Atlantic senior writer Coates (The Beautiful Struggle: A Father, Two Sons, and an Unlikely Road to Manhood, 2008) offers this eloquent memoir as a letter to his teenage son, bearing witness to his own experiences and conveying passionate hopes for his son’s life. “I am wounded,” he writes. “I am marked by old codes, which shielded me in one world and then chained me in the next.” Coates grew up in the tough neighborhood of West Baltimore, beaten into obedience by his father. “I was a capable boy, intelligent and well-liked,” he remembers, “but powerfully afraid.” His life changed dramatically at Howard University, where his father taught and from which several siblings graduated. Howard, he writes, “had always been one of the most critical gathering posts for black people.” He calls it The Mecca, and its faculty and his fellow students expanded his horizons, helping him to understand “that the black world was its own thing, more than a photo-negative of the people who believe they are white.” Coates refers repeatedly to whites’ insistence on their exclusive racial identity; he realizes now “that nothing so essentialist as race” divides people, but rather “the actual injury done by people intent on naming us, intent on believing that what they have named matters more than anything we could ever actually do.” After he married, the author’s world widened again in New York, and later in Paris, where he finally felt extricated from white America’s exploitative, consumerist dreams. He came to understand that “race” does not fully explain “the breach between the world and me,” yet race exerts a crucial force, and young blacks like his son are vulnerable and endangered by “majoritarian bandits.” Coates desperately wants his son to be able to live “apart from fear—even apart from me.”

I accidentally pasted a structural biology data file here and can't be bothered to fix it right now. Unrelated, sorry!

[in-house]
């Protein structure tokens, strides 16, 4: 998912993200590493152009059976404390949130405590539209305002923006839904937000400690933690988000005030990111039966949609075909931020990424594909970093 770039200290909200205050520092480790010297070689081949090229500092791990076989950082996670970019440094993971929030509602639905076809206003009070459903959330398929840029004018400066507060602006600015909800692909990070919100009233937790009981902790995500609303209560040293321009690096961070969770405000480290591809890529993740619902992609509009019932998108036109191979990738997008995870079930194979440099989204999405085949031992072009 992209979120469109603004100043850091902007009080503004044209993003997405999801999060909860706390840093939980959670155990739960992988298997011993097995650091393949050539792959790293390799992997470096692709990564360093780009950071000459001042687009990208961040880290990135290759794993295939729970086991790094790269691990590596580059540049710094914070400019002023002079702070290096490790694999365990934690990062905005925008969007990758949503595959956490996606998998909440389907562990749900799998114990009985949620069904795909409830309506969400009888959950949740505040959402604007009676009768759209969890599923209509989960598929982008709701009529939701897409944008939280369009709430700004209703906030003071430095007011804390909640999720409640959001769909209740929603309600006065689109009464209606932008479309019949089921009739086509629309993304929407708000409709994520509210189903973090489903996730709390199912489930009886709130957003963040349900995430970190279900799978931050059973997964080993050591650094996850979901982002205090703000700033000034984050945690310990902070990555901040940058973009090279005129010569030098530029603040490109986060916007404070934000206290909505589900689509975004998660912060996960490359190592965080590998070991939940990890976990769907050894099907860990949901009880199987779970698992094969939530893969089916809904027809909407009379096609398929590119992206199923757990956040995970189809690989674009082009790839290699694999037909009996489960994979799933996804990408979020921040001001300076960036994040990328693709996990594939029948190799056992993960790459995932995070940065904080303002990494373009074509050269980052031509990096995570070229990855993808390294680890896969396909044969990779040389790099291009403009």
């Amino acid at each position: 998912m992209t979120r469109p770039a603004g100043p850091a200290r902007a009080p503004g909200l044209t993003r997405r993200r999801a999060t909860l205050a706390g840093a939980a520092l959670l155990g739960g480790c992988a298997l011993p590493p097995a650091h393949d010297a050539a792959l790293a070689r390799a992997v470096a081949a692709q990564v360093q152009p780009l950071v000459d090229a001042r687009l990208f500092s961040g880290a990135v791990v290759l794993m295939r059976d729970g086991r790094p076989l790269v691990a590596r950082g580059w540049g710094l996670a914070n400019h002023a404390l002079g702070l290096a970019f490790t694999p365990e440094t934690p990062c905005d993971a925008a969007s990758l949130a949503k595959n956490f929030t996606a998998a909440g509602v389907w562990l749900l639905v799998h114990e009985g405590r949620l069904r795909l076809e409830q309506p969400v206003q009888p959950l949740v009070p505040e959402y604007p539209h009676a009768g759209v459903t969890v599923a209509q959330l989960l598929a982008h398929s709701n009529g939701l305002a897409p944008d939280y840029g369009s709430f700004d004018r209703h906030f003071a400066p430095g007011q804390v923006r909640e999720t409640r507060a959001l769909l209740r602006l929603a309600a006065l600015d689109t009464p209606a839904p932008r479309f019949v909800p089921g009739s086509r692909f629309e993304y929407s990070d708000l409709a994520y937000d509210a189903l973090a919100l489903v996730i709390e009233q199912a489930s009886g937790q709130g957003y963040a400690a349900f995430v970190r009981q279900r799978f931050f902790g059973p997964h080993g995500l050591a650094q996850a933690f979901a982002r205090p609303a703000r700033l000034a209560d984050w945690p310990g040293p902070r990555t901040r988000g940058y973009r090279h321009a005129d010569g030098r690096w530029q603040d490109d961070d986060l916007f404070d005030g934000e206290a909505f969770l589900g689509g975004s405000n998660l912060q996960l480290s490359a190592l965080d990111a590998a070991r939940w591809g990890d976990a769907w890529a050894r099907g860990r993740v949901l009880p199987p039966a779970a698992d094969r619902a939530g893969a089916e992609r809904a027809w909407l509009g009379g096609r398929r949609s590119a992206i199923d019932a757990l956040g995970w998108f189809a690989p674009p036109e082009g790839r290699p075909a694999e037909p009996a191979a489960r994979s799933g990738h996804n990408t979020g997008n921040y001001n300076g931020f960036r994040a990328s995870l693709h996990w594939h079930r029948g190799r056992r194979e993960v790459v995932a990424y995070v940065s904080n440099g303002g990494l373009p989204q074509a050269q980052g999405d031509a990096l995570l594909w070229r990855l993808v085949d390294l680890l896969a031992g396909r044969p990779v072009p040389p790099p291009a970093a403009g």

This moving, potent testament might have been titled “Black Lives Matter.” Or: “An American Tragedy.”

Pub Date: July 8, 2015

ISBN: 978-0-8129-9354-7

Page Count: 176

Publisher: Spiegel & Grau

Review Posted Online: May 5, 2015

Kirkus Reviews Issue: July 1, 2015

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BEYOND THE GENDER BINARY

From the Pocket Change Collective series

A fierce, penetrating, and empowering call for change.

Artist and activist Vaid-Menon demonstrates how the normativity of the gender binary represses creativity and inflicts physical and emotional violence.

The author, whose parents emigrated from India, writes about how enforcement of the gender binary begins before birth and affects people in all stages of life, with people of color being especially vulnerable due to Western conceptions of gender as binary. Gender assignments create a narrative for how a person should behave, what they are allowed to like or wear, and how they express themself. Punishment of nonconformity leads to an inseparable link between gender and shame. Vaid-Menon challenges familiar arguments against gender nonconformity, breaking them down into four categories—dismissal, inconvenience, biology, and the slippery slope (fear of the consequences of acceptance). Headers in bold font create an accessible navigation experience from one analysis to the next. The prose maintains a conversational tone that feels as intimate and vulnerable as talking with a best friend. At the same time, the author's turns of phrase in moments of deep insight ring with precision and poetry. In one reflection, they write, “the most lethal part of the human body is not the fist; it is the eye. What people see and how people see it has everything to do with power.” While this short essay speaks honestly of pain and injustice, it concludes with encouragement and an invitation into a future that celebrates transformation.

A fierce, penetrating, and empowering call for change. (writing prompt) (Nonfiction. 14-adult)

Pub Date: June 2, 2020

ISBN: 978-0-593-09465-5

Page Count: 64

Publisher: Penguin Workshop

Review Posted Online: March 14, 2020

Kirkus Reviews Issue: April 1, 2020